CALIFORNIA CANTALOUPES SHOW 06/09/18

  

CALIFORNIA CANTALOUPES


Great fragrance is the hallmark of a good ripe cantaloupe. In my younger days, when I had the store and I would come home from the market the smell from a crate or two of cantaloupes in the truck would fill the air, it didn't matter what other produce was in there. When I opened  the door to unload, the warm, rich, sweet summer smell of melons is the first thing that hits me. Usually the least expensive and probably the most popular melons on the market, cantaloupes are sweet, fragrant, and juicy, with a pinkish orange to bright orange flesh. Grown primarily in California and other western states, cantaloupes are round, with a golden, tightly netted skin. 

Although good cantaloupes from the West are available from June through December, they are best between June and September. That's when the California crop is at its peak, and I think that state grows the best cantaloupes. Arizona is next, New Mexico and Texas also grow big cantaloupe crops.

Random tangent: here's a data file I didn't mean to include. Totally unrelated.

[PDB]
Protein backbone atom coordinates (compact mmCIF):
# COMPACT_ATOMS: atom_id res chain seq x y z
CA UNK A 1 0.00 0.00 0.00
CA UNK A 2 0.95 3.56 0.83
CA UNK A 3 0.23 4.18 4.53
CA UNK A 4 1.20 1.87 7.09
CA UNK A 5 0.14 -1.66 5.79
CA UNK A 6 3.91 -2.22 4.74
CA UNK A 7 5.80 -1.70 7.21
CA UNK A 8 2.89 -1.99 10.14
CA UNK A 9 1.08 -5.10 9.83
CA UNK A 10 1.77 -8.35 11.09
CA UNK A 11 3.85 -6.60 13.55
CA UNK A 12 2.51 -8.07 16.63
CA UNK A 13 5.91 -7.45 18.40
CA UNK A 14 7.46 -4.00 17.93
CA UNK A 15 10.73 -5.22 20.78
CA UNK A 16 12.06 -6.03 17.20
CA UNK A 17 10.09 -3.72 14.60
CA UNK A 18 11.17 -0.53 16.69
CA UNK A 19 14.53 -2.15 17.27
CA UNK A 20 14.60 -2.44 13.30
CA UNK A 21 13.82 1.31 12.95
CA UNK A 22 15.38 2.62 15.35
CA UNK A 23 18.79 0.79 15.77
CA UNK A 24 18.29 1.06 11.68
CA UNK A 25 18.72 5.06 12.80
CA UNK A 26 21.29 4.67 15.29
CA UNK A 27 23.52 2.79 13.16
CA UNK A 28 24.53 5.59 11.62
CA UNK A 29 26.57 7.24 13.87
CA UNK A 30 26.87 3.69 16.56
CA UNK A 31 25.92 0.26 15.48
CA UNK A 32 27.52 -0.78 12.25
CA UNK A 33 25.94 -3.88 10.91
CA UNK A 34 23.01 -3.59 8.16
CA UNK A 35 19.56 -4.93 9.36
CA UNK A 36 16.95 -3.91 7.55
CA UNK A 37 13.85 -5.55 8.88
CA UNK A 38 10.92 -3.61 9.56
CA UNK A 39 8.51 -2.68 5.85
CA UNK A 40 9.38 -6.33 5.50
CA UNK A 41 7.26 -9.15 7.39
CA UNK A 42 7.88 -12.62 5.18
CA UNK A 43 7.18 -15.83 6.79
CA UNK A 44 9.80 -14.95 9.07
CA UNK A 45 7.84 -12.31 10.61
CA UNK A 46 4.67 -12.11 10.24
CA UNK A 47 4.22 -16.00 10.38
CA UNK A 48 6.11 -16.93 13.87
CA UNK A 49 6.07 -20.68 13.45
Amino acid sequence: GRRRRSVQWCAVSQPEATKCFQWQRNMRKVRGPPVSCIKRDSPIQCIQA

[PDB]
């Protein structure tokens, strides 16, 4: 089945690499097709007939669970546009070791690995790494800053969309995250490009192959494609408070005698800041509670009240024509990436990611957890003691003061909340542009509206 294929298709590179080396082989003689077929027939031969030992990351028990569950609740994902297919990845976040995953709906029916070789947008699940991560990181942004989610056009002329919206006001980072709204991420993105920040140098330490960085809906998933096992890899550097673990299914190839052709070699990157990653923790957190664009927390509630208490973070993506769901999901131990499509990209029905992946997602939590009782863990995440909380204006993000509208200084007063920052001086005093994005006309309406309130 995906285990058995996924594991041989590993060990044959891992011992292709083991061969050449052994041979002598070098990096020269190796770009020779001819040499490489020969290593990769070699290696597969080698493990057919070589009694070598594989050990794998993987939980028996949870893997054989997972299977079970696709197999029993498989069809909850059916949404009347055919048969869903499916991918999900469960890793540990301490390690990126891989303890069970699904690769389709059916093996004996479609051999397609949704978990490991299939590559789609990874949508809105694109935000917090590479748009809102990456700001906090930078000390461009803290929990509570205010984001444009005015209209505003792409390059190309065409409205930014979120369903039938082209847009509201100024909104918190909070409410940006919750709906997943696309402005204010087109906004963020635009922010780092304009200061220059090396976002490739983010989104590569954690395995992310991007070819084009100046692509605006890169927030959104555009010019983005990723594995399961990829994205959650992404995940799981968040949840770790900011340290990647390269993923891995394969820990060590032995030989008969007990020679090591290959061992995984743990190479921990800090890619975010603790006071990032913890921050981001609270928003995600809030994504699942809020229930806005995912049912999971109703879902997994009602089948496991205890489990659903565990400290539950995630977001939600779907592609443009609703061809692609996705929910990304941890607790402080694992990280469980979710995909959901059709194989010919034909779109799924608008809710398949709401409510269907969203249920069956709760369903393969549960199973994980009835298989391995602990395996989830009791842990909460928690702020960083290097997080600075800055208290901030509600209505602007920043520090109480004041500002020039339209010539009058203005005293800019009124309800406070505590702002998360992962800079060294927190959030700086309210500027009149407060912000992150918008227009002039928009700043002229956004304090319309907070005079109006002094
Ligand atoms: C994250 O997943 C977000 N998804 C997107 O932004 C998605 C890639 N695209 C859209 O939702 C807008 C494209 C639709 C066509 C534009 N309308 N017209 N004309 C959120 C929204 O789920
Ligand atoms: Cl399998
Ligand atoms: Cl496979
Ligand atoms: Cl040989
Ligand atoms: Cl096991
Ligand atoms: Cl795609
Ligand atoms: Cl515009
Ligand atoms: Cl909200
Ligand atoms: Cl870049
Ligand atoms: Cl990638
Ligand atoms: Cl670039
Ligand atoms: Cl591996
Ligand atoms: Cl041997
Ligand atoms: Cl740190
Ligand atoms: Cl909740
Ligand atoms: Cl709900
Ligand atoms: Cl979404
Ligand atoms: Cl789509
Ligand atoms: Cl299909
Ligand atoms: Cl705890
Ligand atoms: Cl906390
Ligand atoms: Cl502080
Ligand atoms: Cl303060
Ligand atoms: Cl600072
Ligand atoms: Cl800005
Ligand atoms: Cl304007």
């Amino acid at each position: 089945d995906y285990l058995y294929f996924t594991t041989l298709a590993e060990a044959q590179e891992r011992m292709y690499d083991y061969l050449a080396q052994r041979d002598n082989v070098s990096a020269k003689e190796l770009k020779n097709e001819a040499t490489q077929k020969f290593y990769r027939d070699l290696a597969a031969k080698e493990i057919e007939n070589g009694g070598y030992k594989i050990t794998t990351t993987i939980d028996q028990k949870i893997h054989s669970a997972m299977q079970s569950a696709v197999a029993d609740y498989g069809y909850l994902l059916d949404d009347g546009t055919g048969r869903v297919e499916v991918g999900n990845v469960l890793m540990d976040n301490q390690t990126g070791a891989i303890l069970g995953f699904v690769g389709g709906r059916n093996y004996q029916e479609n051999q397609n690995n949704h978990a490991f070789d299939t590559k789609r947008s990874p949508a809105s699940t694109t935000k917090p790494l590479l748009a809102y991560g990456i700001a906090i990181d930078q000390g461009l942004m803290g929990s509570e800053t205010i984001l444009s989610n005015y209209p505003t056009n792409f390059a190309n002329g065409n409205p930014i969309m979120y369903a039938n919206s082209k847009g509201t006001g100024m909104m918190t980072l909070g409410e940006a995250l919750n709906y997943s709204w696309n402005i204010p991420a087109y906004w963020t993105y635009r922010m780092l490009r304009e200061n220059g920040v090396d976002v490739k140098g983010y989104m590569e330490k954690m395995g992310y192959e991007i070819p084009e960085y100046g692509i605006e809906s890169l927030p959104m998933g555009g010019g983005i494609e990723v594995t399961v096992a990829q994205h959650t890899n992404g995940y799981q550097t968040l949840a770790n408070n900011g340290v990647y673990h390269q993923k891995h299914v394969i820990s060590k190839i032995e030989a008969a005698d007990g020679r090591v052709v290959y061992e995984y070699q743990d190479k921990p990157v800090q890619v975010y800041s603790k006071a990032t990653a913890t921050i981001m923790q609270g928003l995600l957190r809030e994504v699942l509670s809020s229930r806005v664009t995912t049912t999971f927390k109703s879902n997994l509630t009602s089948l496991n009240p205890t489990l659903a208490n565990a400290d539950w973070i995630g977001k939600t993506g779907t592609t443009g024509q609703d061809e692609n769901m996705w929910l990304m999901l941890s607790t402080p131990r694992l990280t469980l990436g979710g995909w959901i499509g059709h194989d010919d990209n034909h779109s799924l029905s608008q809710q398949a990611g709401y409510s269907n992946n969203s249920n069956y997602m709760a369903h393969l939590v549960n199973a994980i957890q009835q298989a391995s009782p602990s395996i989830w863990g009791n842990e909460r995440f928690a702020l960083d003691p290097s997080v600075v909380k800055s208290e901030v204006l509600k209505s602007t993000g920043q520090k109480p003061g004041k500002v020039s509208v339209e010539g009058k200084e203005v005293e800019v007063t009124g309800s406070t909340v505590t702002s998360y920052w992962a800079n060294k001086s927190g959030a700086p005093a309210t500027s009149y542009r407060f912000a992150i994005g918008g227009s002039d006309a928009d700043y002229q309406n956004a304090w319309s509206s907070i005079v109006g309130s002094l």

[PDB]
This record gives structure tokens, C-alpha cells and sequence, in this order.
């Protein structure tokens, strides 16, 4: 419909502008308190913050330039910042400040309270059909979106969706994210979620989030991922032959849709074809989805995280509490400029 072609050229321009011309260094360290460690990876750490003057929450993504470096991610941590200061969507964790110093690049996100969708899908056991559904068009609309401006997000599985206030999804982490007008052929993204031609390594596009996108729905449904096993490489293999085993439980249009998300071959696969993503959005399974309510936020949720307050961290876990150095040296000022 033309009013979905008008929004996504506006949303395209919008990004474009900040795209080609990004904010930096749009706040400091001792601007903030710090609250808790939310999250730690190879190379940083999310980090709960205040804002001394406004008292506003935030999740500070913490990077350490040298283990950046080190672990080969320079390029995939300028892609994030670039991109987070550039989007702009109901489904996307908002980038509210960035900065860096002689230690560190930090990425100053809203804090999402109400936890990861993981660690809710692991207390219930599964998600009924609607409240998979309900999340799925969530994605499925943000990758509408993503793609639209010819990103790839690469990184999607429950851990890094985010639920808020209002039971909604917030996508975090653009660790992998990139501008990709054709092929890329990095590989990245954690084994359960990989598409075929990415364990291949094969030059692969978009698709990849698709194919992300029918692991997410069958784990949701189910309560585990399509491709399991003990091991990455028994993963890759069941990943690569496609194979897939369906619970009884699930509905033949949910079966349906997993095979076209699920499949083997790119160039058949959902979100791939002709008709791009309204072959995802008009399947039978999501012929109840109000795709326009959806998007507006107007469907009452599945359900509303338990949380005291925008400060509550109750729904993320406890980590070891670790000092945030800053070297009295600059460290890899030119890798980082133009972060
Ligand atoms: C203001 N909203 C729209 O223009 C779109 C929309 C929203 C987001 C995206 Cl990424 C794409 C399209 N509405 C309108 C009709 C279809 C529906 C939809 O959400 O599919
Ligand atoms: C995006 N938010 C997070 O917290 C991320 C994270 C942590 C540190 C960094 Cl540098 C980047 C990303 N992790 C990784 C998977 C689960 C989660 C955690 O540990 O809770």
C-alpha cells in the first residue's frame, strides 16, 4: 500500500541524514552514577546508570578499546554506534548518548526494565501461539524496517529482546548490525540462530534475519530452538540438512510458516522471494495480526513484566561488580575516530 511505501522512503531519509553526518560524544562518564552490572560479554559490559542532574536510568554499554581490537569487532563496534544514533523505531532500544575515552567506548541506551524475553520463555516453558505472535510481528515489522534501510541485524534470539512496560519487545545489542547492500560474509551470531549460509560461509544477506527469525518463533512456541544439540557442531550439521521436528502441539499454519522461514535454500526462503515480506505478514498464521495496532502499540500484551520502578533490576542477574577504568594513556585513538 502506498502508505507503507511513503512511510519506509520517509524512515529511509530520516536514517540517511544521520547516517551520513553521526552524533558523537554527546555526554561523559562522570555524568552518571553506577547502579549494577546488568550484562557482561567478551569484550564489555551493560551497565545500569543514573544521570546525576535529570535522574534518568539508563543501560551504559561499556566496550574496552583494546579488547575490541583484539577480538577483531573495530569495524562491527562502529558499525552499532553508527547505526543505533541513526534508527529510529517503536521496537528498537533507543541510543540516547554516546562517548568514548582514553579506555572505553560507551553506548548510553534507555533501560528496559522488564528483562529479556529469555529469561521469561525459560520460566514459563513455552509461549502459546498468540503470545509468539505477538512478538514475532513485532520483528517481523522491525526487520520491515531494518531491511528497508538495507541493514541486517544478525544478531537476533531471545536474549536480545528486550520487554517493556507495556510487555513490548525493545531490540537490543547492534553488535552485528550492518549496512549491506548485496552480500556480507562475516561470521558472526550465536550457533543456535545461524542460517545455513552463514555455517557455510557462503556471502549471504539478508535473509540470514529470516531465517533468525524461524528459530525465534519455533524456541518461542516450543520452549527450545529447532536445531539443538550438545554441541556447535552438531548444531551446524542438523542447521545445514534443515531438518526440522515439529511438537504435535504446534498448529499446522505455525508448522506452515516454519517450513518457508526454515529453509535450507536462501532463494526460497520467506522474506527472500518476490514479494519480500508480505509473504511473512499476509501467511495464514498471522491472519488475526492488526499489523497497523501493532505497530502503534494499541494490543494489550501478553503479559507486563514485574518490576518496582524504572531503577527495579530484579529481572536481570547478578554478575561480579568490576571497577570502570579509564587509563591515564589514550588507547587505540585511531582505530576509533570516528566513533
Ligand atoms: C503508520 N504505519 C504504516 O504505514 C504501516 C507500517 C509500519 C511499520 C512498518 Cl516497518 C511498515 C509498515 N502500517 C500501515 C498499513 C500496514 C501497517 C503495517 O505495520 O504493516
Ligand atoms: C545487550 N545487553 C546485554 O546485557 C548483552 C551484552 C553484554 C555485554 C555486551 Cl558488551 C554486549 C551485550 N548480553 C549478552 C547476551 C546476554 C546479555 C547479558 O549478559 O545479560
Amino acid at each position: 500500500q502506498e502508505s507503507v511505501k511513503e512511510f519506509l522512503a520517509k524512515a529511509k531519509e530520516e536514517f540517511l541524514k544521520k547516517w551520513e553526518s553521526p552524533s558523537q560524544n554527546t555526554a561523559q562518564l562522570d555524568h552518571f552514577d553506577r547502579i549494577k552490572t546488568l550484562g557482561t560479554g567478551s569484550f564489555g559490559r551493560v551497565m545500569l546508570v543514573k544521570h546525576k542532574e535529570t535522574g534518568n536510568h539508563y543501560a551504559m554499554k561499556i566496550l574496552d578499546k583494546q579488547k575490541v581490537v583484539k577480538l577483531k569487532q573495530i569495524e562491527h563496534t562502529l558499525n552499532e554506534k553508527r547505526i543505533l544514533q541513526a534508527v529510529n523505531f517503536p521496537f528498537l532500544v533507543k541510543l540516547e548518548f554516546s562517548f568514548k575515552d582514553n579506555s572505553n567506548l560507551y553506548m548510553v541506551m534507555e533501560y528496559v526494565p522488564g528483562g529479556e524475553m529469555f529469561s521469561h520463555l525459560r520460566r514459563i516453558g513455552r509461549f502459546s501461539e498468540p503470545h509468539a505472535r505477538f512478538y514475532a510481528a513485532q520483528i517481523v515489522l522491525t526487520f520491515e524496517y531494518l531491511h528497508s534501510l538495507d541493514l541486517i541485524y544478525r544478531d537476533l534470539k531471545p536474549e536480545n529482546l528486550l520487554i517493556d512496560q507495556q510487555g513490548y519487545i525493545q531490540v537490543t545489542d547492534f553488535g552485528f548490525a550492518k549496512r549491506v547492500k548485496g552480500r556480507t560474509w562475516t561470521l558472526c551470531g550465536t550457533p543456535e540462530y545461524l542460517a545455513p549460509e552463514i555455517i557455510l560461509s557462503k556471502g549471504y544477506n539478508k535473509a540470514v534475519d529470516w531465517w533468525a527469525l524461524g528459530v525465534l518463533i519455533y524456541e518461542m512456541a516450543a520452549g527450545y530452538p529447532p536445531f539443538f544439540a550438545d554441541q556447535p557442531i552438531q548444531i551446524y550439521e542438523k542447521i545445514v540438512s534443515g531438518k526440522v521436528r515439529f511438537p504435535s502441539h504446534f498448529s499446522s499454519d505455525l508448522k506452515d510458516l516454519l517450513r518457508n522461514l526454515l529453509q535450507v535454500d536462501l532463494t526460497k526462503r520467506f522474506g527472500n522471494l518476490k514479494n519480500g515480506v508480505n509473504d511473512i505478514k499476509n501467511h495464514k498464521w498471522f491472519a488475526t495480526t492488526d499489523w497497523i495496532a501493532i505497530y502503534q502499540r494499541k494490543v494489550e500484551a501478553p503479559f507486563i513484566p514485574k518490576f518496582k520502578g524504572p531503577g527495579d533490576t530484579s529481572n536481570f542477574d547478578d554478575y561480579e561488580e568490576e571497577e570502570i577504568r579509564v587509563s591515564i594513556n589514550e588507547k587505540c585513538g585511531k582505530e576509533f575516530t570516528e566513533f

VARIETIES


Almost all cantaloupes commercially grown in California are of the Hale's Best group of varieties. Several strains are on the market, each with a few distinct characteristics. Other varieties include Hymark and Mission. 

California provides the bulk of supplies to the U.S. with Arizona and Texas also producing considerable amounts. U.S. availability begins in late April and the peak months are June through September. 

If the stem end is rough with portions of the stem remaining, the melon was harvested prematurely. Shriveled, flabby or badly bruised product signals poor quality. Also avoid melons with growth cracks, mottling or decay (mold or soft sunken spots on the surface). A mature cantaloupe will be well netted or webbed with a smoothly rounded, depressed scar at the stem end. 

When ready to eat, cantaloupe will take on a yellow background appearance, acquire an aroma and soften. Because cantaloupe is shipped in a firm state to avoid damage, it usually needs a few days at room temperature to soften and become juicier. 

To prevent bacteria on the melon netting from passing through to the flesh when cutting, follow these FDA rules: 

  • Wash melons with potable water. 
  • Clean and sanitize the cutting area and utensils. 
  • Hold cut product at 45F, 7.2C, or lower. 

SEASON


The best time to buy western cantaloupes is between June and September, when the California melons are at their peak. During December, January, and February, we get cantaloupes imported from Central America. Although you'll occasionally get lucky and find a good one, most of these are both overpriced and lousy. In February, March, April and May we start to see Mexican cantaloupes. They aren't as good as summer cantaloupes from the States, but over the last few years the quality has improved and the price has become more reasonable.